A Quick Question
Does Religion Improve Your Health?
The quick answer: Yes! A loving relationship with God may be a key to enjoying better health.
The longer answer: According to a new clinical study, people who strongly affirm that they love God and feel loved by God or a higher power score higher on a measure of overall health. The results, published in the latest issue of Review of Religious Research the peer-reviewed journal of the Religious Research Association, show that loving God is a strong and significant factor determining perceptions of health, even after controlling for other social, psychological, and disease-related factors known to affect how people rate their health.
The investigator, Dr. Jeff Levin, a social epidemiologist and former medical school professor, is author of the new book God, Faith, and Health: Exploring the Spirituality-Healing Connection (New York: John Wiley & Sons, 2001). He is best known as the pioneering scientist whose research beginning in the 1980s helped create the field of religion, spirituality, and health. His research has been funded by a wide range of sources, including the National Institutes of Health, the American Medical Association, and the Institute of Noetic Sciences.
This new study drew on a sample of 205 primary care patients in an academic family practice in Virginia who were surveyed in 1997-98. An eight-item scale, based on the work of the late sociologist Pitirim Sorokin, was validated to assess what Dr. Levin referred to as "giving love to God or the absolute and receiving it in return."
Respondents who scored higher on this scale were found to have greater self-esteem, a greater sense of self-efficacy or mastery, and less functional disability or activity limitation. They also rated their health as significantly better than those with lower scores on the scale.
These findings of a significant health effect of loving God withstood controlling for the effects of other known determinants of self-assessed health, including religious involvement, social and psychological resources, objective health status, and a variety of sociodemographic factors.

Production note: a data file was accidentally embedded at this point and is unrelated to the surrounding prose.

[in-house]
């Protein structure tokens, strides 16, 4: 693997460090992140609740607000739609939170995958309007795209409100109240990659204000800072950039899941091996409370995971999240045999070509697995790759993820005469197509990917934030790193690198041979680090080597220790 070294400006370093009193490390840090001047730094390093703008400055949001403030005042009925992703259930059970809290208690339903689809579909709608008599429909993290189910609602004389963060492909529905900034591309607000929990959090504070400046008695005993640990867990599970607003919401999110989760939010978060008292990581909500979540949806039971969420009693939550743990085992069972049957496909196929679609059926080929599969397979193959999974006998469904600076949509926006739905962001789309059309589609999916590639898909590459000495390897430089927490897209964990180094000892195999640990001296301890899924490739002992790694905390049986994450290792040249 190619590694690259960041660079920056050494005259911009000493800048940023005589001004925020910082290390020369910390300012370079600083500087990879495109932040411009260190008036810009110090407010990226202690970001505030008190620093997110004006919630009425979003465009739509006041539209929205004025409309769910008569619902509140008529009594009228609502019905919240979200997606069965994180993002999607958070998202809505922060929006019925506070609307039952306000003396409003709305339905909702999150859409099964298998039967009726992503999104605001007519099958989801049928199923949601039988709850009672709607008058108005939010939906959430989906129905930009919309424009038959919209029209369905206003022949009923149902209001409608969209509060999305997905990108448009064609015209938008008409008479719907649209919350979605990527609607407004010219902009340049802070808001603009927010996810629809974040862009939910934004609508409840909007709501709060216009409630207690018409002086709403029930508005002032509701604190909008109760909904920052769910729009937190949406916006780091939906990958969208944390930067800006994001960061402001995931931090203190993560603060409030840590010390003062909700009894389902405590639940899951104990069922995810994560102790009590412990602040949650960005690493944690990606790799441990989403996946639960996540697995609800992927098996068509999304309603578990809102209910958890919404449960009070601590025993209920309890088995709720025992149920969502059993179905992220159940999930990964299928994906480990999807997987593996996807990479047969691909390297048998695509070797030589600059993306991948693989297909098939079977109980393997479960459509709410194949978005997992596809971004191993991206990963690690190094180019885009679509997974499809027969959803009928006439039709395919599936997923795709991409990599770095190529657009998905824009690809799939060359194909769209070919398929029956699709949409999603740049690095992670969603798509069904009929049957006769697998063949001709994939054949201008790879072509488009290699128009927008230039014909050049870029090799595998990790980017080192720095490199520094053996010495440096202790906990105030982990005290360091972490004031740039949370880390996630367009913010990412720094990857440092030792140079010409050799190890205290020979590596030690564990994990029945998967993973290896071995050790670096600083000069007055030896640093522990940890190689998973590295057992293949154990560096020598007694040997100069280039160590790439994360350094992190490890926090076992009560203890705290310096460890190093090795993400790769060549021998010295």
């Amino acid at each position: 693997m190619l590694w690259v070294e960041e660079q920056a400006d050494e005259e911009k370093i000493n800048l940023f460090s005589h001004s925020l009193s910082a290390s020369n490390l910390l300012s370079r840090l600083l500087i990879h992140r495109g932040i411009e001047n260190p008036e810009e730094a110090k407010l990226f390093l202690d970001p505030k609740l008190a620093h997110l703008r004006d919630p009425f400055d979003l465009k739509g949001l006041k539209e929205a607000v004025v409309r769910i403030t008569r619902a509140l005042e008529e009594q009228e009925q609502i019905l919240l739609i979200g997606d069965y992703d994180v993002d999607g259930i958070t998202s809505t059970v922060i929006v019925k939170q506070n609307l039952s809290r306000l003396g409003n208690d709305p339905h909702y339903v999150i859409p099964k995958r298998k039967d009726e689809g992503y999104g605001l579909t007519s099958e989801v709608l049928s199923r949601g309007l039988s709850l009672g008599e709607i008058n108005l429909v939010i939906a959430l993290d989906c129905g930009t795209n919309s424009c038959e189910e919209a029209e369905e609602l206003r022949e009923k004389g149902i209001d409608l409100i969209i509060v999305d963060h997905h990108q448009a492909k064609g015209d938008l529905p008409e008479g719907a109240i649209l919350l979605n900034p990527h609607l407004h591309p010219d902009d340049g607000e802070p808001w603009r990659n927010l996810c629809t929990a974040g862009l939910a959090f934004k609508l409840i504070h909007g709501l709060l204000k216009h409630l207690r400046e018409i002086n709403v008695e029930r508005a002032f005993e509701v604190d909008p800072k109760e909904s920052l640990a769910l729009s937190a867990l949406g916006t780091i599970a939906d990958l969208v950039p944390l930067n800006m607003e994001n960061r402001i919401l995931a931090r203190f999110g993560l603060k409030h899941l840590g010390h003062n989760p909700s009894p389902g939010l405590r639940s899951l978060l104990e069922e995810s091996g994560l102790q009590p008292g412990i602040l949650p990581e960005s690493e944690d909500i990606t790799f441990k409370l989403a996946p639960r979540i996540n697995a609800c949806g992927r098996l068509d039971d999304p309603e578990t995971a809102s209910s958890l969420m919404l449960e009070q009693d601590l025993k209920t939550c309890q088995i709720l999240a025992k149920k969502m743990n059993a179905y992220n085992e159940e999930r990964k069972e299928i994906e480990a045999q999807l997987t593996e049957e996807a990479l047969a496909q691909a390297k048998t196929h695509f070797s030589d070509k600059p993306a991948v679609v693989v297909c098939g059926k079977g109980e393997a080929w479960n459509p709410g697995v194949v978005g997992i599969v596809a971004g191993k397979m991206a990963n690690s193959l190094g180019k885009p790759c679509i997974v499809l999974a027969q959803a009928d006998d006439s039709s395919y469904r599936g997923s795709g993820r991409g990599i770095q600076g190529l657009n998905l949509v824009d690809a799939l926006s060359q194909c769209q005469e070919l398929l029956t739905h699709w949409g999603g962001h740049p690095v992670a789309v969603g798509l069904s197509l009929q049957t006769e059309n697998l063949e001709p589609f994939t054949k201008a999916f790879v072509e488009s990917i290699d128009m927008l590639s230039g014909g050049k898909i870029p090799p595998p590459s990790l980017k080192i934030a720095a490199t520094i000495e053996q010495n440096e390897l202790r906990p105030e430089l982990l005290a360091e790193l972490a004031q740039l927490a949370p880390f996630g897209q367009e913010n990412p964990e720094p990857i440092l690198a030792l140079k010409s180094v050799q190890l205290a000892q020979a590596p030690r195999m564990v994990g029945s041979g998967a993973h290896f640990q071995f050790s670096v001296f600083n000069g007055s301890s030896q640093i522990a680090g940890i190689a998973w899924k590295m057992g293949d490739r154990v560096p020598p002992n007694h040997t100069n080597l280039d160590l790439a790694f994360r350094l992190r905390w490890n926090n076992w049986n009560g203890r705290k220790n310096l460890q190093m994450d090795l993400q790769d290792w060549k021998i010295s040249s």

According to Dr. Levin, "There is great potential for classical sources of human strength, such as love, to find their place into theories of health and healing. A loving relationship with God is held to be an especially potent source of well-being according to many of the world’s faiths. This study shows, for the first time, that this is empirically true."
Dr. Levin hopes that the results of this study will contribute to the establishment of a new area of research that he has termed the "epidemiology of love."
Jeff Levin, Ph.D., M.P.H.
Web address: www.religionandhealth.com
Jeff Levin. (vol.42:3, March, 2001). "God, Love, and Health: Findings from a Clinical Study." Review of Religious Research.
Title: "Dimensions, Determinants, and Health Outcomes of Love"
Principle Investigator: Jeff Levin, Ph.D., M.P.H.
Funding Source: Institute of Noetic Sciences (IONS), Sausalito, CA
Sample Size: 205
Study Design: systematic clinical sample; self-administered cross-sectional survey
Jeff Levin. (2000). "A Prolegomenon to an Epidemiology of Love: Theory, Measurement, and Health Outcomes." Journal of Social and Clinical Psychology 19:117-136.
Jeff Levin. (1999). "The Power of Love" [Interview]. Alternative Therapies in Health and Medicine 5(4):78-86.
Cate Cummings Publicity and Promotion Group
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